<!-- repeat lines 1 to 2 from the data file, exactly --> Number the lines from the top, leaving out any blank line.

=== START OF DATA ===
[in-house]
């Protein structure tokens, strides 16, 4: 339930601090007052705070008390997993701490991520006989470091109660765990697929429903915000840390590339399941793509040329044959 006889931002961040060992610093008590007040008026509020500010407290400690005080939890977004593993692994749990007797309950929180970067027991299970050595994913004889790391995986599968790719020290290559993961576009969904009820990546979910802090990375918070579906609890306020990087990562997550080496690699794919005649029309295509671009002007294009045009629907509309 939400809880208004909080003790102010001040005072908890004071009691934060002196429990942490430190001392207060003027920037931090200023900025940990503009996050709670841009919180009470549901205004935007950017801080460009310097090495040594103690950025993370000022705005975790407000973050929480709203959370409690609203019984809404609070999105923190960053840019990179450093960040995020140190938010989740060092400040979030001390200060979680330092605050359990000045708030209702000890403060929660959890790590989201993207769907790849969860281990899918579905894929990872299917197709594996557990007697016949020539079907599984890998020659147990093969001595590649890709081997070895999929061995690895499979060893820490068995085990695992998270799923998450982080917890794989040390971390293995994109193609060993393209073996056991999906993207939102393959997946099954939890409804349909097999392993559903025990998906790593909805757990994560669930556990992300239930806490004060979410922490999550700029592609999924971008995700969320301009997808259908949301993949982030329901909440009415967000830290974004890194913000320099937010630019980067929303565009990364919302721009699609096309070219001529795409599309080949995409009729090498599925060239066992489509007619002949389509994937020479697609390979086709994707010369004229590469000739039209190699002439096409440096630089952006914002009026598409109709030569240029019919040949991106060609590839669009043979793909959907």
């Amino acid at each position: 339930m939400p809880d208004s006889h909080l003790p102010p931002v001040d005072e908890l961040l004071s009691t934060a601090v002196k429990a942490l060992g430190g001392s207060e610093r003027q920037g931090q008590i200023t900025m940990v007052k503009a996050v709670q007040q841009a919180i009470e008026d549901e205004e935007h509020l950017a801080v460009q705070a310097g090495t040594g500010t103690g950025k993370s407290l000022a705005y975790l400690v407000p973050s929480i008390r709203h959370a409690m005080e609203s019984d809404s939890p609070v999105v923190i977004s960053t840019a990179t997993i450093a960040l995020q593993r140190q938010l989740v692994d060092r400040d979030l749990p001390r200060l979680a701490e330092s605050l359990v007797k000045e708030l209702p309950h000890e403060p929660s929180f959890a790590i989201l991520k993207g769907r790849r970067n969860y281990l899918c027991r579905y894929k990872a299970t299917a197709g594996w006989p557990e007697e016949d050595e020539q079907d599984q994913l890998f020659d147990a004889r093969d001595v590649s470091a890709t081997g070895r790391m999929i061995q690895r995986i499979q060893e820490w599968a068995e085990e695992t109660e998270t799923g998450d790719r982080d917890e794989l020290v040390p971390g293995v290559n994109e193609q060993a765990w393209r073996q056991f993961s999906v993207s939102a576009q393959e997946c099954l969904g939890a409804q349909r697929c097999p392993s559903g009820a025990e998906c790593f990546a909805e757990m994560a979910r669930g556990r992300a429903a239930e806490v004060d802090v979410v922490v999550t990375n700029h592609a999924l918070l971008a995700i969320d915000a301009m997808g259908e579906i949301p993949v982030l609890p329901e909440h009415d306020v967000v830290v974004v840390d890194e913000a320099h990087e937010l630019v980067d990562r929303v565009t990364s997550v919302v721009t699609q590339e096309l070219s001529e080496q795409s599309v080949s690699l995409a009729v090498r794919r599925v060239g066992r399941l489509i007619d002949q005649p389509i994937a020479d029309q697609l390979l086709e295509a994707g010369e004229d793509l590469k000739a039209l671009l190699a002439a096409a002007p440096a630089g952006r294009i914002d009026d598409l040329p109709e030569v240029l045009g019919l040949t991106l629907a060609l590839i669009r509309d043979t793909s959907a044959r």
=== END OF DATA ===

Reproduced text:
[in-house]
């Protein structure tokens, strides 16, 4: 339930601090007052705070008390997993701490991520006989470091109660765990697929429903915000840390590339399941793509040329044959 006889931002961040060992610093008590007040008026509020500010407290400690005080939890977004593993692994749990007797309950929180970067027991299970050595994913004889790391995986599968790719020290290559993961576009969904009820990546979910802090990375918070579906609890306020990087990562997550080496690699794919005649029309295509671009002007294009045009629907509309 939400809880208004909080003790102010001040005072908890004071009691934060002196429990942490430190001392207060003027920037931090200023900025940990503009996050709670841009919180009470549901205004935007950017801080460009310097090495040594103690950025993370000022705005975790407000973050929480709203959370409690609203019984809404609070999105923190960053840019990179450093960040995020140190938010989740060092400040979030001390200060979680330092605050359990000045708030209702000890403060929660959890790590989201993207769907790849969860281990899918579905894929990872299917197709594996557990007697016949020539079907599984890998020659147990093969001595590649890709081997070895999929061995690895499979060893820490068995085990695992998270799923998450982080917890794989040390971390293995994109193609060993393209073996056991999906993207939102393959997946099954939890409804349909097999392993559903025990998906790593909805757990994560669930556990992300239930806490004060979410922490999550700029592609999924971008995700969320301009997808259908949301993949982030329901909440009415967000830290974004890194913000320099937010630019980067929303565009990364919302721009699609096309070219001529795409599309080949995409009729090498599925060239066992489509007619002949389509994937020479697609390979086709994707010369004229590469000739039209190699002439096409440096630089952006914002009026598409109709030569240029019919040949991106060609590839669009043979793909959907």